The Roman Catholic Church opened the cause for her canonisation in 2012.

Scripture. In the fifth chapter of "The Letter of James," verses four to six, we read.

Listen! The wages of the labourers who mowed your fields, which you kept back by fraud, cry out, and the cries of the harvesters have reached the ears of the Lord of hosts. You have lived on the earth in luxury and in pleasure; you have fattened your hearts on a day of slaughter. You have condemned and murdered the righteous one, who does not resist you.


We pray...

... for peace in the world.

... for the working people of the world, in particular those who are exploited by their employers; for those who campaign for workers' rights.

... for the Palestinian people. DETAILS

... for those who have died recently and for those who mourn their passing.

... for those who are unwell and for those caring for them.

... for those, both close to us and far off, who we hold in our personal prayers.

... for ourselves.


Our Father, who art in heaven,
hallowed be thy name;
thy kingdom come;
thy will be done;
on earth as it is in heaven.
Give us this day our daily bread.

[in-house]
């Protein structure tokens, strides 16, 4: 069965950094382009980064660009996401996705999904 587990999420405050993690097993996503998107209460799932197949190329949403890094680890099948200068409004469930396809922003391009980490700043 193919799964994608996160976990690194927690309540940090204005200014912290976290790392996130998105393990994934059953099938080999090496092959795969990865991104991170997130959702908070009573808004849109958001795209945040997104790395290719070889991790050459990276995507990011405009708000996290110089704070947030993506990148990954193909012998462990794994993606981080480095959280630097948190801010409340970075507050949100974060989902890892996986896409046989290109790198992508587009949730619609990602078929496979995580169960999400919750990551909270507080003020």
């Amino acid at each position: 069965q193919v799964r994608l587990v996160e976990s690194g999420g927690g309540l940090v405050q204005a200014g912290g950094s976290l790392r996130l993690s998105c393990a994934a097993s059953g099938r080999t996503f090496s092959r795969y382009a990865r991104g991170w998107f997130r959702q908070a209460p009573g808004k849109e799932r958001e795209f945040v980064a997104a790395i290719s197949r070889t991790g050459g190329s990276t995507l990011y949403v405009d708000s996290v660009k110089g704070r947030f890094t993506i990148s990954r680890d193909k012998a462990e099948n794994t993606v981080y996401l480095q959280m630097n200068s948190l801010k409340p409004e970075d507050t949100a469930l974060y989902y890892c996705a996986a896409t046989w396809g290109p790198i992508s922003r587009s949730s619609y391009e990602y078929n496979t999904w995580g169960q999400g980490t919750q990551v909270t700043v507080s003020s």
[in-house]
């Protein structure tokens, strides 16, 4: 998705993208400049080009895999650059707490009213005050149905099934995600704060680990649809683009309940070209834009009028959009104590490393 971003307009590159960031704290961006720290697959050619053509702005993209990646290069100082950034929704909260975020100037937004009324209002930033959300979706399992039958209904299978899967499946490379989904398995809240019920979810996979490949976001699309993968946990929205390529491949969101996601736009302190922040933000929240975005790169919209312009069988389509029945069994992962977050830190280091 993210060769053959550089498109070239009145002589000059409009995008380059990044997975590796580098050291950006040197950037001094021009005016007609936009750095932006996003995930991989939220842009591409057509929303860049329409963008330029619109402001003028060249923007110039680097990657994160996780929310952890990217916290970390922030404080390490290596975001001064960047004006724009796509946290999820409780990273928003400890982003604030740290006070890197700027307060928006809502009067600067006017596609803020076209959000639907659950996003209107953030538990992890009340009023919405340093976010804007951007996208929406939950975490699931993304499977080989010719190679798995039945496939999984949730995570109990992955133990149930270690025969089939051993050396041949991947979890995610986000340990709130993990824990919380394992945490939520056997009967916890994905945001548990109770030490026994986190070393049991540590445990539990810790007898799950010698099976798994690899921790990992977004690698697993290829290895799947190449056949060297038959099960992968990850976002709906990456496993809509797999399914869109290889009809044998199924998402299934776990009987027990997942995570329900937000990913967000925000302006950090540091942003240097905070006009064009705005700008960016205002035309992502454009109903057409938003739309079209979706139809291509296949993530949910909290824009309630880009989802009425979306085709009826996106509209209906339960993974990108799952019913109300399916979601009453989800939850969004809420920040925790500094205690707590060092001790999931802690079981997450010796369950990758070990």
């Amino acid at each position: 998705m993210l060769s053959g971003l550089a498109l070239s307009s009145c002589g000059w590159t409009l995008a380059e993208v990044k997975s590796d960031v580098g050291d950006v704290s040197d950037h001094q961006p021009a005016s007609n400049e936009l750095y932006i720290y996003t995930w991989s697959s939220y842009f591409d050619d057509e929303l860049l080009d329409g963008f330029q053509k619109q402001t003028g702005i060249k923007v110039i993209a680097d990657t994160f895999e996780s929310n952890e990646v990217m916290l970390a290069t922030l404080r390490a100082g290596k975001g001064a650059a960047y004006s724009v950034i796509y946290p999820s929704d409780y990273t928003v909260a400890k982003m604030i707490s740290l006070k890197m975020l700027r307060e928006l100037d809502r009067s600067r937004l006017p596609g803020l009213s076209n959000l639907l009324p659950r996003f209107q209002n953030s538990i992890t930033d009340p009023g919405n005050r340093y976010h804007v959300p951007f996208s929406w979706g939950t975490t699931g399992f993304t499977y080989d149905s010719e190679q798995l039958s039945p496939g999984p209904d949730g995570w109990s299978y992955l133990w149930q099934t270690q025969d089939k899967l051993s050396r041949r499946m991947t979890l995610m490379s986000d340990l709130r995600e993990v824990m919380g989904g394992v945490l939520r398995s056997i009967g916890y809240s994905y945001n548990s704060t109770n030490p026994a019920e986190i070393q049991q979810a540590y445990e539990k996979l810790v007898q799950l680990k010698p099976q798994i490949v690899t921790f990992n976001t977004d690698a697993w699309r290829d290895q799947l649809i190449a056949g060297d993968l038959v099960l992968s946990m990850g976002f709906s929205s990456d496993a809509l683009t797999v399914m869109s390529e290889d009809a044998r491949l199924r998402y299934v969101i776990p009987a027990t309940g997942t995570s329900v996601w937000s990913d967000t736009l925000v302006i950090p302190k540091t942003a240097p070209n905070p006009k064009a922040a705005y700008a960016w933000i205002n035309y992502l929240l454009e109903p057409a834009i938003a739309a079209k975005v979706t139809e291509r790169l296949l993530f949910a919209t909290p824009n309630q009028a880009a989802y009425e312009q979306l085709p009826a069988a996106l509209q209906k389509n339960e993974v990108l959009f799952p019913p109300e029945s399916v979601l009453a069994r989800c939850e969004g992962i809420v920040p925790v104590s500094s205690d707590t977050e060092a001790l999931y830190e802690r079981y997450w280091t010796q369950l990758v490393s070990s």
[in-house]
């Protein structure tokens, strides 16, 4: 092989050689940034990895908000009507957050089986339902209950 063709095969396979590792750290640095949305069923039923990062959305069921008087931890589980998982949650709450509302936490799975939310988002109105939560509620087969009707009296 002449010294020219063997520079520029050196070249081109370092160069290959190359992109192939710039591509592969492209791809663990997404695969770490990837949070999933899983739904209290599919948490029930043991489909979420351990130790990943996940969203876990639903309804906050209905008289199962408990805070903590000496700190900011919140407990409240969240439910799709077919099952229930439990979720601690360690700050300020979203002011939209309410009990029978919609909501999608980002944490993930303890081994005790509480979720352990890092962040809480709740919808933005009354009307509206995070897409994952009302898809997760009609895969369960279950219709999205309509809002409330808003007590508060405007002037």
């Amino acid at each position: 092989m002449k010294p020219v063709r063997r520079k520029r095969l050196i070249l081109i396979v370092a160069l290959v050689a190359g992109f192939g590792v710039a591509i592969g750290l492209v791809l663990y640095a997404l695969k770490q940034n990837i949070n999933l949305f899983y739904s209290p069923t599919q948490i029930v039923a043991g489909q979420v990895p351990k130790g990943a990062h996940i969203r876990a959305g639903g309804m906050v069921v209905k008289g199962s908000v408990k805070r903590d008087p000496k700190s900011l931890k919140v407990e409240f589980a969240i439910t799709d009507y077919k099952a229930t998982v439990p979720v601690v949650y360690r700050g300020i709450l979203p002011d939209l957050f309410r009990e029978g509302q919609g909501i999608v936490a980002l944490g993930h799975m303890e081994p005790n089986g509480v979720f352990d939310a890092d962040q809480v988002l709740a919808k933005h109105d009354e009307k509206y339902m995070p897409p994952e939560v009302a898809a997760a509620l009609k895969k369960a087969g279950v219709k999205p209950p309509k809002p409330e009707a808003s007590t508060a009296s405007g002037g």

And forgive us our trespasses,
as we forgive those who trespass against us.
And lead us not into temptation;
but deliver us from evil.
For thine is the kingdom,
the power and the glory,
for ever and ever. Amen.


From "Loaves and Fishes" by Dorothy Day:

But daily, hourly, to give up our own possessions, and especially to subordinate our own impulses and wishes to others, these are hard, hard things; and I don't think they ever get any easier.

You can strip yourself, you can be stripped, but still you will reach out like an octopus to seek your own comfort, your untroubled time, your ease, your refreshment. It may mean books or music, the gratification of the inner senses, or it may mean food and drink, coffee and cigarettes. The one kind of giving up is no easier than the other.


The act and spirit of giving are the best counter to the evil forces in the world today, and giving liberates the individual not only spiritually but materially. For, in a world enslaved through instalment buying and mortgages, the only way to live in any true security is to live so close to the bottom that when you fall you do not have far to drop, you do not have much to lose.

And in a world of hates and fears, we can look to Peter Maurin's words for the liberation that love brings: "Voluntary poverty is the answer. We cannot see our brother in need without stripping ourselves. It is the only way we have of showing our love."


Almighty God, look with mercy upon the multitudes of our day who bear the indignities of injustice everywhere. Raise up leaders in our own day, as you raised up Dorothy Day, to work for justice and to teach us all to hunger and thirst for it; through Jesus Christ, our saviour and lord. Amen.

May the Lord bless us, protect us from all evil and bring us to everlasting life. Amen.